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Gospel Rewrite: The Holy Family Becomes Refugees

Gospel Rewrite: The Holy Family Becomes Refugees

June 26, 2017

Joseph and Mary flee with the young Jesus to Egypt. But it doesn’t go as planned–at least not in this rewrite.

Thank God for Lisa: A Story of Why I’m Affirming

Thank God for Lisa: A Story of Why I’m Affirming

June 19, 2017

As I became friends with Pádraig and Paul … I recognized something that I knew well from my own life—love. Genuine love. I watched the way they touched each other’s faces and hands with tenderness, said each other’s names with affection, missed each other when the other was away—and I knew exactly what all that felt like. I no longer saw what difference it made if it were for someone of the same sex.

They are Muslim, We are Christian

They are Muslim, We are Christian

June 12, 2017

Reposting a story I wrote for OnFaith on dining in the home of Palestinian Muslims, originally published April 3, 2017. As we prepare to step inside their home, a friend says, “It is a different world in there.”  They are Muslim, and we are Christian. We come from white American privilege, and they from the poverty […]

Behind Prison Walls

Behind Prison Walls

June 5, 2017

Last September, the good folks over at Plough published two revised stories from the appendix of Where the River Bends. I’m reposting here. Was Jesus serious when he said, in Matthew 25, that we’ll find him in places like prison? If he spent his time with the least of his society, discipleship would seem to require […]

Gospel Rewrite: Jesus and Healthcare

Gospel Rewrite: Jesus and Healthcare

May 29, 2017

This was originally posted at Red Letter Christians on March 30, 2016. To read an intro to the Gospel Rewrite series, click here. To read the original gospel stories, click here. In December I began working for a non-profit law firm that provides free assistance to vulnerable Tennesseans trying to access affordable health care. One of our […]

Why a “Gospel Rewrite” Series?

Why a “Gospel Rewrite” Series?

May 22, 2017

This “Gospel Rewrite” series will make revisions to many well-known stories about Jesus to expose the problems in many of our positions on issues like healthcare, refugees, the death penalty, violence, and more. 

Book Endorsements

Here's what folks are saying about my writing

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Archbishop Desmond Tutu, Nobel Peace Prize Laureate, from the foreword

“[Where the River Bends] is important … We cannot encounter these pages and remain unaffected. But what will happen to us if we listen to those we tend to ignore? This book is one way to find out. I encourage us all to listen.”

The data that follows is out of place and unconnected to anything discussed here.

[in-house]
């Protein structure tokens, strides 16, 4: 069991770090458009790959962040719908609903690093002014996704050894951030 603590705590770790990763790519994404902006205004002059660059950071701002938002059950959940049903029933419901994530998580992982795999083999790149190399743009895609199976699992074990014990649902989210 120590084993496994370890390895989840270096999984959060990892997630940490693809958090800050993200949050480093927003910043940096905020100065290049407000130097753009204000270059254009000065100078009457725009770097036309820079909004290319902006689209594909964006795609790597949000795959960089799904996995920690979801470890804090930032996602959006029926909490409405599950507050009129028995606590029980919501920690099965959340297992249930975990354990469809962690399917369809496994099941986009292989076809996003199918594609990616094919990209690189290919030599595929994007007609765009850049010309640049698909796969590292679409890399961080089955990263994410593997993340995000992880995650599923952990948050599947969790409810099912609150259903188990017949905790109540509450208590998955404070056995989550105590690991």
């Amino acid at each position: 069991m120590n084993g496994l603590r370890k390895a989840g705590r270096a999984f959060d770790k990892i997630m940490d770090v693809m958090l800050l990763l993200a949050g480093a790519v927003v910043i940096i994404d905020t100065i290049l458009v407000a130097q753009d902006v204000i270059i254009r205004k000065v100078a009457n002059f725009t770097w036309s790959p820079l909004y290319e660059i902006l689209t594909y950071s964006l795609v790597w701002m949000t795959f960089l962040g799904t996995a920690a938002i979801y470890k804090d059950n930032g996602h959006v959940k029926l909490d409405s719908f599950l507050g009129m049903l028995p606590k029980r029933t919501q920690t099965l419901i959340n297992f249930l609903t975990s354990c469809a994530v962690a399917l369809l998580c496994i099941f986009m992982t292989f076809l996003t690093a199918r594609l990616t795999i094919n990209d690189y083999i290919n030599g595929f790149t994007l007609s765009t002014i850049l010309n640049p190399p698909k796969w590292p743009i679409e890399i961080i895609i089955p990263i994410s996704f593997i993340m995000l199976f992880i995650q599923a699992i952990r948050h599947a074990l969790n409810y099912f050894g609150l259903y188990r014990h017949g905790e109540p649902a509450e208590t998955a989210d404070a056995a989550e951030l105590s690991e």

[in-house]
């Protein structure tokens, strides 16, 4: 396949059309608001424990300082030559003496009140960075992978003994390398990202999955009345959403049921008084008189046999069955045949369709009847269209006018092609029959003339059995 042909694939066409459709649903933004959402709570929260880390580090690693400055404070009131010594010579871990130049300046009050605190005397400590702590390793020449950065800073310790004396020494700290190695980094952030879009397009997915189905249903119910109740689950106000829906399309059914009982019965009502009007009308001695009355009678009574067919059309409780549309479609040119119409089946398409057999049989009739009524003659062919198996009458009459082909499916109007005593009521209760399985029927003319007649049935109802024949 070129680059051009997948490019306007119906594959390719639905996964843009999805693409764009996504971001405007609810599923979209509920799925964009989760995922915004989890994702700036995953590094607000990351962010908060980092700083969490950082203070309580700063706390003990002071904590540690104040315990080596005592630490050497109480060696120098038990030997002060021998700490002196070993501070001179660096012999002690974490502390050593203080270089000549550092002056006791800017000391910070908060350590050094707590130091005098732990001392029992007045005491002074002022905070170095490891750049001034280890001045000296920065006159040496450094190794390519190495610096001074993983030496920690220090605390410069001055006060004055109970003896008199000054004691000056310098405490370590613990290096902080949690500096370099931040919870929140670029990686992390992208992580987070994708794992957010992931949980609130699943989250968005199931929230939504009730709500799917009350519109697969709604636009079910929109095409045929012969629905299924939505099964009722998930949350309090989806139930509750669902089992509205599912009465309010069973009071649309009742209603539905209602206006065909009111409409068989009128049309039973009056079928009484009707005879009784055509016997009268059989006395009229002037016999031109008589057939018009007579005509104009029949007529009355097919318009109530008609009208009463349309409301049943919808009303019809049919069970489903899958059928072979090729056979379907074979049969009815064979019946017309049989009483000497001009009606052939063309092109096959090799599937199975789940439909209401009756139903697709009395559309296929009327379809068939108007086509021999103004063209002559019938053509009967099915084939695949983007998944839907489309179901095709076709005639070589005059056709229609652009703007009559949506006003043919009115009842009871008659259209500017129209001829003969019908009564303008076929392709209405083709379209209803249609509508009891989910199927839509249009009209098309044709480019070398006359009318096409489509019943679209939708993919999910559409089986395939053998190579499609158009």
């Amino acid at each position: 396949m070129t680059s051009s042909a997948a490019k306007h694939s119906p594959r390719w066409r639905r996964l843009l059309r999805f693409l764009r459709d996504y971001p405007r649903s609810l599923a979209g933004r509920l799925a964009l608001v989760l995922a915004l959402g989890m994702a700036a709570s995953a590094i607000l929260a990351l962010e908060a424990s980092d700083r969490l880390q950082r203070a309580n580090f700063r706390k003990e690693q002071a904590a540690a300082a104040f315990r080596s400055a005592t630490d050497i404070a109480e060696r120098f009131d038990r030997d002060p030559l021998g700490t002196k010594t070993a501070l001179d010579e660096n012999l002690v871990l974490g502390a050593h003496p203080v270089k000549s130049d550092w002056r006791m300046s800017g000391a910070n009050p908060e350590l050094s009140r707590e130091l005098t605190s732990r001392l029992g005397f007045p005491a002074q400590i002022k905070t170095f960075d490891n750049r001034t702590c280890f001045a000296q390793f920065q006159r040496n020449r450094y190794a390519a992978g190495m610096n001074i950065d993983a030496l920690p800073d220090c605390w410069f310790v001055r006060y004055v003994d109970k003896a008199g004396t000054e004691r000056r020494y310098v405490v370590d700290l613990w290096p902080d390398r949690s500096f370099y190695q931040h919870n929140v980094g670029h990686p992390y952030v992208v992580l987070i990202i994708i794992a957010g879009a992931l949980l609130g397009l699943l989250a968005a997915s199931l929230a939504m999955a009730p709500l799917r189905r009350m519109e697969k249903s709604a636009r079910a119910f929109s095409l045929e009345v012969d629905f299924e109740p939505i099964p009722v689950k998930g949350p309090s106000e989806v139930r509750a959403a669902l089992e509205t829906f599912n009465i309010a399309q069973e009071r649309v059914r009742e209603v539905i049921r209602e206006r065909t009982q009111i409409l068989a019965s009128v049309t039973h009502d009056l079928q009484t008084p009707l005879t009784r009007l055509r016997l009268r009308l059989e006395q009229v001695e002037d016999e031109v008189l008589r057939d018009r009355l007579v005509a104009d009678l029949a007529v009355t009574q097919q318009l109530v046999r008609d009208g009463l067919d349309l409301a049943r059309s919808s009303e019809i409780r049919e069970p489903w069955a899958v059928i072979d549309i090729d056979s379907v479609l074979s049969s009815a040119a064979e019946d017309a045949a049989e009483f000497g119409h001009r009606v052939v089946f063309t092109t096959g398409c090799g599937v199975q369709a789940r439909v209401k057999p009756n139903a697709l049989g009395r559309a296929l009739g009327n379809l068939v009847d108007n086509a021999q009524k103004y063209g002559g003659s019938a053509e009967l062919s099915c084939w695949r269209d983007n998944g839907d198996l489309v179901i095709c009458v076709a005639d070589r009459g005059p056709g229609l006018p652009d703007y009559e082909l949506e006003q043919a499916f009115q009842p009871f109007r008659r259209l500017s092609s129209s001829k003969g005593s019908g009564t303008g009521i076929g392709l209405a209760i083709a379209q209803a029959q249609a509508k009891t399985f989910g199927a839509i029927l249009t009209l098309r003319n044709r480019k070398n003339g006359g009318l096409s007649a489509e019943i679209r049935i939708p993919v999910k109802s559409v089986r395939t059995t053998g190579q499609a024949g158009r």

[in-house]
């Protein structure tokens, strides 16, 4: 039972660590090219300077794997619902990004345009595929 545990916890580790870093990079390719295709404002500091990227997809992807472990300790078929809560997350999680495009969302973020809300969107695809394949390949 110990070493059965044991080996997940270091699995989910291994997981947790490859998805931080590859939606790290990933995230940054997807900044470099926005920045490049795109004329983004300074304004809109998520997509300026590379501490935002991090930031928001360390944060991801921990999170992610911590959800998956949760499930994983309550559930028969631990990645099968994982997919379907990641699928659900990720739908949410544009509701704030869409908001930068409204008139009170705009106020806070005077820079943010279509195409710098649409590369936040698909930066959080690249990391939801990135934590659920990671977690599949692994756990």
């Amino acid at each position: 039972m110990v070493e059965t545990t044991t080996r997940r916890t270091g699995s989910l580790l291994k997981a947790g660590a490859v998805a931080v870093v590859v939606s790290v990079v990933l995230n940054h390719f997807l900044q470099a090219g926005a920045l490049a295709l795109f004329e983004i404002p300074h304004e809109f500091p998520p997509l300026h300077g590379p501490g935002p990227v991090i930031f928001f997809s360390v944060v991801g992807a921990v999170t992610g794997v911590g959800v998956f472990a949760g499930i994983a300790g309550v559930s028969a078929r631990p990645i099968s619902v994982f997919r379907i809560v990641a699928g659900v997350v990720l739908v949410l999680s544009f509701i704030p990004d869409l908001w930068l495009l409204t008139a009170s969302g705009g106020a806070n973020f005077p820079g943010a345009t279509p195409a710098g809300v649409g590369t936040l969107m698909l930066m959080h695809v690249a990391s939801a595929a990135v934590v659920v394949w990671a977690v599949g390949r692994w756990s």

Archbishop Desmond Tutu, Nobel Peace Prize Laureate, from the foreword
Michelle Alexander, bestselling author of The New Jim Crow

“We can theorize about what forgiveness really means, or we can talk and listen to those we have viewed as unforgivable. Where the River Bends … offers depth of insight and perspective that is rare yet essential if we are going to move to higher ground.”

Michelle Alexander, bestselling author of The New Jim Crow
Shane Claiborne, bestselling author of The Irresistible Revolution

“…Where the River Bends is a book pregnant with the hope that comes through the power of forgiveness. Don’t just read this book… let it move you to become an agent of mercy in a merciless world.”

Shane Claiborne, bestselling author of The Irresistible Revolution
Brian D. McLaren, bestselling author of A Kind of Christianity

Letters from “Apartheid Street” is “a valuable resource for all who are called to be peacemakers – which should mean all of us.”

Brian D. McLaren, bestselling author of A Kind of Christianity
John Paul Lederach, peacebuilder, author of The Moral Imagination

“Our field needs passionate, on-the-ground, first hand descriptions of the challenges of constructively engaging settings of deep and painful conflict. [Letters from “Apartheid Street”] provides just such a window.”

John Paul Lederach, peacebuilder, author of The Moral Imagination
David Dark, author of Life’s Too Short to Pretend You’re Not Religious

“Pay serious heed to Michael McRay.”

David Dark, author of Life’s Too Short to Pretend You’re Not Religious
Kathy Kelly, Nobel Peace Prize Nominee

“Surprisingly invitational… [Letters from “Apartheid Street”] is a book worth reading and rereading. As a guide for activism, I hope these reflections will have a profoundly rippling effect.”

Kathy Kelly, Nobel Peace Prize Nominee
Englewood Review of Books

“Most of us seem content to merely believe stereotypes we hear about prisoners from television, movies, etc. [Where the River Bends], however, shatters this view of the criminal offender.

Letters from “Apartheid Street” is “invaluable, necessary, and absolutely brilliant.”

Englewood Review of Books
Marc H. Ellis, author of Toward a Jewish Theology of Liberation

“What is hopeful about [Letters from “Apartheid Street”] is the humanity the author shows through his interaction with Jews and Palestinians. In a down to earth yet profound way, this book shows Jews a way out of the injustice of occupying another people.”

Marc H. Ellis, author of Toward a Jewish Theology of Liberation
Tarek Abuata, Executive Director of Friends of Sabeel – North America

Letters from “Apartheid Street” is “an important read for human rights workers who want to do this work with integrity, but more importantly, who want to learn how to be the change that they want to see in the world.”

Tarek Abuata, Executive Director of Friends of Sabeel – North America
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